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Even If It Kills Me: Martial Arts, Rock and Roll, and Mortality

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...charmingly eccentric memoir detailing a bassist's marital arts journey.--KIRKUS REVIEWS ...a story about honest, integrity, and hope...wildly entertaining.--DANNY KAVALDO, WORD-RENOWNED FITNESS TRAINER ...for the little guys in the small towns...for self-believers...for fighters.-- ZACHARIAH BLAIR, LEAD GUITARISTS, RISE AGAINST ...never-surrender ethos that make guys like ...charmingly eccentric memoir detailing a bassist's marital arts journey.--KIRKUS REVIEWS ...a story about honest, integrity, and hope...wildly entertaining.--DANNY KAVALDO, WORD-RENOWNED FITNESS TRAINER ...for the little guys in the small towns...for self-believers...for fighters.-- ZACHARIAH BLAIR, LEAD GUITARISTS, RISE AGAINST ...never-surrender ethos that make guys like this lifers.-- MIKE GITTER, VP OF A&R, CENTURY MEDIA RECORDS This is the true story of a rock and roll musician who takes up taekwondo at forty years old. Doni Blair, bassist for the Toadies, knows he's past his physical prime, but he's determined to push himself and pursue his dream of becoming a martial artist--even if it kills him. As a kid Doni was obsessed with ninjas and kung fu movies. He and his brother took up taekwondo--there was no ninja school in Sherman, Texas. Classes were expensive, especially considering their parents' tenuous employment status and fondness for alcohol. The family lived like "white-trash gypsies," Blair writes, adding that he got good at moving furniture at three in the morning. The Blair kids loved taekwondo, but the family just couldn't afford classes. Doni walked away from martial arts. Thirty years later, he's walking back. "I'm not a kid anymore," he writes. "I'm a middle-aged man trying to come to grips with being a middle-aged man. I'm not as fast as I used to be. It takes longer for the injuries to heal. I have to eat more bran." Doni discovers the road to black belt is rough and, well, weird. He meets martial seekers of every sort. He has run-ins with a teenage savant who seems determined to break the author's leg. He drives a van full of seven-year-olds for the dojang's after-school program. They puke everywhere. Even If It Kill Meis smart and funny, introspective and irreverent. It blends rock and roll and taekwondo--two of the coolest things in the world.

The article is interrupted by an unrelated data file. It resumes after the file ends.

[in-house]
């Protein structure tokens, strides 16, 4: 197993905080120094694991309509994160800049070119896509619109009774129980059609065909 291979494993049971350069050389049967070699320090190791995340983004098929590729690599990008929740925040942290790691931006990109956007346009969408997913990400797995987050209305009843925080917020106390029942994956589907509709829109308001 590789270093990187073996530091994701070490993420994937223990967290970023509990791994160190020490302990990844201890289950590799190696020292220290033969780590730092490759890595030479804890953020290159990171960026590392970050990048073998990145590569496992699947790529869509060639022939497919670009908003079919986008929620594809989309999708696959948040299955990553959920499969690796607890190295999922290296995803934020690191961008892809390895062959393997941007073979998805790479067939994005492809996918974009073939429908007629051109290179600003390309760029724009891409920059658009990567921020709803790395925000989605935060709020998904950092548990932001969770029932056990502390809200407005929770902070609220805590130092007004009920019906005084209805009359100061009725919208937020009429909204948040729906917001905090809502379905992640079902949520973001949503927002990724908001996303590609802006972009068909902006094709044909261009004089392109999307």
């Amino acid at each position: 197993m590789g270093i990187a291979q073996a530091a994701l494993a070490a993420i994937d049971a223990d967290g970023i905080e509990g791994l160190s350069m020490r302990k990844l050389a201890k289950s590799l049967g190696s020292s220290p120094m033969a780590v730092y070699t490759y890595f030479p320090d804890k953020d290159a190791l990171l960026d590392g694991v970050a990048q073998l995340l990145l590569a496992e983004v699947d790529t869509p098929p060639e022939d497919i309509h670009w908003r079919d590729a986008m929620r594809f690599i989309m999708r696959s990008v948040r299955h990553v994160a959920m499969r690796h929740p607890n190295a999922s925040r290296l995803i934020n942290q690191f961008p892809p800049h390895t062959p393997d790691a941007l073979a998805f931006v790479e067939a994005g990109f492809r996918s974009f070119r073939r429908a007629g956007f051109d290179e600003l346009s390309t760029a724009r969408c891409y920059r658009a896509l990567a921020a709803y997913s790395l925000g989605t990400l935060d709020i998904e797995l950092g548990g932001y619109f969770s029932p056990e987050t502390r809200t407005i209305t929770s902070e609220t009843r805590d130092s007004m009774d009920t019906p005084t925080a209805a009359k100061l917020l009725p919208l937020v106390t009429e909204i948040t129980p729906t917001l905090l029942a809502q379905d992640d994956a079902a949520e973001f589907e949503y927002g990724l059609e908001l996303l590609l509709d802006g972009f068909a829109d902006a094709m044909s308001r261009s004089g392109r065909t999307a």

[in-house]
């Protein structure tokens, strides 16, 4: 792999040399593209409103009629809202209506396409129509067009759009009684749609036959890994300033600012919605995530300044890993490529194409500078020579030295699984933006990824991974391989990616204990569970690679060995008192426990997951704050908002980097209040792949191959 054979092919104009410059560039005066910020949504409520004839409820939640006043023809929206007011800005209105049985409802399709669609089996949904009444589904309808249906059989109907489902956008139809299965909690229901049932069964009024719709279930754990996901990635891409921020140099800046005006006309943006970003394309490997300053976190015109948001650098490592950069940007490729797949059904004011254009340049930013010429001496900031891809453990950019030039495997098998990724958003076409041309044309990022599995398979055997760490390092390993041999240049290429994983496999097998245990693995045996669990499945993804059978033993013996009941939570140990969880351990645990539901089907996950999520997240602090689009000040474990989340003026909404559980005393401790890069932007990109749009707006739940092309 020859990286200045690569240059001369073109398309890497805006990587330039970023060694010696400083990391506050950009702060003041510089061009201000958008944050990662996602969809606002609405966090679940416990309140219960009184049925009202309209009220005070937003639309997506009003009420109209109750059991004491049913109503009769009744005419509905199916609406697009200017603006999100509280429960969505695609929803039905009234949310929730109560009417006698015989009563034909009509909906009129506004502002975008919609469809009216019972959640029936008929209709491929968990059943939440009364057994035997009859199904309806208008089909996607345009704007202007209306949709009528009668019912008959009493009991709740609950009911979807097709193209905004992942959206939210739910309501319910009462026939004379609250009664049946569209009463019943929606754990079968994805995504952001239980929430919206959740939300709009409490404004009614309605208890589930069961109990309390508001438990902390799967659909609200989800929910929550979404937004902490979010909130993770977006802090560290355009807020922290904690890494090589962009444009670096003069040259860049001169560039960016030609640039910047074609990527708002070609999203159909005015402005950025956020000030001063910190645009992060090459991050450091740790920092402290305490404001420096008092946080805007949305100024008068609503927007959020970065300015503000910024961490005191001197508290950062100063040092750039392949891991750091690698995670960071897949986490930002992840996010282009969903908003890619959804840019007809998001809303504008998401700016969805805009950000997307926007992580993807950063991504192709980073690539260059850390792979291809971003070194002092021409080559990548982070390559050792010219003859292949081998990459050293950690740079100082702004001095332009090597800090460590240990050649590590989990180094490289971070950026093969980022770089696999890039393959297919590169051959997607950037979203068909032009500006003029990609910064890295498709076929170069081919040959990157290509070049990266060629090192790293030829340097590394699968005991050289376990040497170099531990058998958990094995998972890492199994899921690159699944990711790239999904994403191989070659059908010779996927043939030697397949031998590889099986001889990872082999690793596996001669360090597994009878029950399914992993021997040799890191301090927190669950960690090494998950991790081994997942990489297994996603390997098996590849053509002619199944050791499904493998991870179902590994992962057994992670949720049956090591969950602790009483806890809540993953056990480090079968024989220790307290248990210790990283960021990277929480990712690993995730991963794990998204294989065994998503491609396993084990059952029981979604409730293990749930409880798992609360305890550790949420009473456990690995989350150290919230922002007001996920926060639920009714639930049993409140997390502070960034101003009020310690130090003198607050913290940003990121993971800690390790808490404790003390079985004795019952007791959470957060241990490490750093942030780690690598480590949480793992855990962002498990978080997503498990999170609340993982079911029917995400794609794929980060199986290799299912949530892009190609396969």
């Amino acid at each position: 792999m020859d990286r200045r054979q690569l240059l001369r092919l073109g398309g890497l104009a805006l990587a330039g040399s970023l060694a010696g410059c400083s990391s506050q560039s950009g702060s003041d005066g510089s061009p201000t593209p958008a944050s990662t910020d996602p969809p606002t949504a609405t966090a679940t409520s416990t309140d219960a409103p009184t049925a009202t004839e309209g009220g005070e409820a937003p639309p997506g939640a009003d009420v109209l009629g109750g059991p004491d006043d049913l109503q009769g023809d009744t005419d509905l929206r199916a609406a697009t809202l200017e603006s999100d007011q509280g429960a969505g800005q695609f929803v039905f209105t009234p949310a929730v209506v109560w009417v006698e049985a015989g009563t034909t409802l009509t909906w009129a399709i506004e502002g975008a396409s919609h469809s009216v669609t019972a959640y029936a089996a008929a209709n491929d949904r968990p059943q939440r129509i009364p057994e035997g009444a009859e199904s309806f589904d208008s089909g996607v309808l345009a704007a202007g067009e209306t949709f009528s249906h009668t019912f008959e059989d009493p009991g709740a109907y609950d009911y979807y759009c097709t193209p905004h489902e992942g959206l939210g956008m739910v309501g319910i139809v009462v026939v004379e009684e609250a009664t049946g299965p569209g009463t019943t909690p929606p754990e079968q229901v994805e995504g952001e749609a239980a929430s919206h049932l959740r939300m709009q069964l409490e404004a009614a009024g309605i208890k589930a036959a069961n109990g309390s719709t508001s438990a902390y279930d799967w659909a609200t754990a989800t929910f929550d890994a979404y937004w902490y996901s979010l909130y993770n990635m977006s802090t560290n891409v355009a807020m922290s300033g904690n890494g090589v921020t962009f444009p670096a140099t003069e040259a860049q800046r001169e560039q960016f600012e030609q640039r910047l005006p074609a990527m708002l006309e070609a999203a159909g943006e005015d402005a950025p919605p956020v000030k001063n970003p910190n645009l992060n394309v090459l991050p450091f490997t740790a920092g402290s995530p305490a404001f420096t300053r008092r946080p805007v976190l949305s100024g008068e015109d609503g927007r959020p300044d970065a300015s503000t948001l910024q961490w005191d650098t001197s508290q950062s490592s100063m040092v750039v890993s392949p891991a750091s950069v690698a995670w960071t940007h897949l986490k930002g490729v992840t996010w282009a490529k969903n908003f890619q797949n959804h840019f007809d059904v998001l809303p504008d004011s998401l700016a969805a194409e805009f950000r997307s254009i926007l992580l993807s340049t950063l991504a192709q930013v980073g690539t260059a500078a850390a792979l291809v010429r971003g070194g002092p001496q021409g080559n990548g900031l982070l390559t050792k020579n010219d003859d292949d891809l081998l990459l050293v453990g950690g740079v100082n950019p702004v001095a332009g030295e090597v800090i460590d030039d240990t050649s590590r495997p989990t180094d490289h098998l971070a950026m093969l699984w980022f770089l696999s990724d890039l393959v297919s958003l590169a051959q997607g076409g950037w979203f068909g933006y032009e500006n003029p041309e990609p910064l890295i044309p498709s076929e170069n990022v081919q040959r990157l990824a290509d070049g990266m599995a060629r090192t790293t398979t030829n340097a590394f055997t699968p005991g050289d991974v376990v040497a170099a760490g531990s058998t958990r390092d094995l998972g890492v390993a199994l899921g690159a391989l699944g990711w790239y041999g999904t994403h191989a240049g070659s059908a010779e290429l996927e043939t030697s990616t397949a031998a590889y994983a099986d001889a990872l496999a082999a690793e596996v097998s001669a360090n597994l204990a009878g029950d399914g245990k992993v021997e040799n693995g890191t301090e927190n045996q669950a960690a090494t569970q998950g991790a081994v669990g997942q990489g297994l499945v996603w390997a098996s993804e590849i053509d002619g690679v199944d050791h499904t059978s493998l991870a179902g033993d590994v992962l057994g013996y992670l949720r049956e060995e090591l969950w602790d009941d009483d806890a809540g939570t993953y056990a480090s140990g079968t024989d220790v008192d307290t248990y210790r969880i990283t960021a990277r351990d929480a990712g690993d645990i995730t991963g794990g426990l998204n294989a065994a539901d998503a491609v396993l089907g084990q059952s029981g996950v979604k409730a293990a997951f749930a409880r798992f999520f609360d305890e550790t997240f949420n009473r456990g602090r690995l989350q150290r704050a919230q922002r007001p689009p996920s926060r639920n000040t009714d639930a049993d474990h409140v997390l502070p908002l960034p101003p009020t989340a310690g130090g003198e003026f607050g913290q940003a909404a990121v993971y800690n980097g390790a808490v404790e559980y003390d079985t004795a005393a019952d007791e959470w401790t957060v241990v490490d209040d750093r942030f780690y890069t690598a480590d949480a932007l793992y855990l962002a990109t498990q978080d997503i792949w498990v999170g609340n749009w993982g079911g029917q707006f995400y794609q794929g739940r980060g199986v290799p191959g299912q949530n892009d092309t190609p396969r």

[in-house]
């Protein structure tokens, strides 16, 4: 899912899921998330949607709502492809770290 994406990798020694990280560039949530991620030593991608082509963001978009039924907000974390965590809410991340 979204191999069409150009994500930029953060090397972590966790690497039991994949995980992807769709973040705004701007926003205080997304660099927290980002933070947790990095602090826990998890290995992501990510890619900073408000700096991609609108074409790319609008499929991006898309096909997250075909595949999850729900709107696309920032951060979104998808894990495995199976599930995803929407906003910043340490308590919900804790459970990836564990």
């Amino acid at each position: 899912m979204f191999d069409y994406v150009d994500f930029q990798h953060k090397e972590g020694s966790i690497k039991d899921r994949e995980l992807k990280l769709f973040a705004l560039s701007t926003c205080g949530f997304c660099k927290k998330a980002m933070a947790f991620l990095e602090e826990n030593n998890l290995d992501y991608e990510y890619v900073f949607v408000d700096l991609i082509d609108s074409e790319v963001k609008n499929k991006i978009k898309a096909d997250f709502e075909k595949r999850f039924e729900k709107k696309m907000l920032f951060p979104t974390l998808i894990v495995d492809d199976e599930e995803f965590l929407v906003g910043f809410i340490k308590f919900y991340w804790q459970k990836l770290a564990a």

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...charmingly eccentric memoir detailing a bassist's marital arts journey.--KIRKUS REVIEWS ...a story about honest, integrity, and hope...wildly entertaining.--DANNY KAVALDO, WORD-RENOWNED FITNESS TRAINER ...for the little guys in the small towns...for self-believers...for fighters.-- ZACHARIAH BLAIR, LEAD GUITARISTS, RISE AGAINST ...never-surrender ethos that make guys like ...charmingly eccentric memoir detailing a bassist's marital arts journey.--KIRKUS REVIEWS ...a story about honest, integrity, and hope...wildly entertaining.--DANNY KAVALDO, WORD-RENOWNED FITNESS TRAINER ...for the little guys in the small towns...for self-believers...for fighters.-- ZACHARIAH BLAIR, LEAD GUITARISTS, RISE AGAINST ...never-surrender ethos that make guys like this lifers.-- MIKE GITTER, VP OF A&R, CENTURY MEDIA RECORDS This is the true story of a rock and roll musician who takes up taekwondo at forty years old. Doni Blair, bassist for the Toadies, knows he's past his physical prime, but he's determined to push himself and pursue his dream of becoming a martial artist--even if it kills him. As a kid Doni was obsessed with ninjas and kung fu movies. He and his brother took up taekwondo--there was no ninja school in Sherman, Texas. Classes were expensive, especially considering their parents' tenuous employment status and fondness for alcohol. The family lived like "white-trash gypsies," Blair writes, adding that he got good at moving furniture at three in the morning. The Blair kids loved taekwondo, but the family just couldn't afford classes. Doni walked away from martial arts. Thirty years later, he's walking back. "I'm not a kid anymore," he writes. "I'm a middle-aged man trying to come to grips with being a middle-aged man. I'm not as fast as I used to be. It takes longer for the injuries to heal. I have to eat more bran." Doni discovers the road to black belt is rough and, well, weird. He meets martial seekers of every sort. He has run-ins with a teenage savant who seems determined to break the author's leg. He drives a van full of seven-year-olds for the dojang's after-school program. They puke everywhere. Even If It Kill Meis smart and funny, introspective and irreverent. It blends rock and roll and taekwondo--two of the coolest things in the world.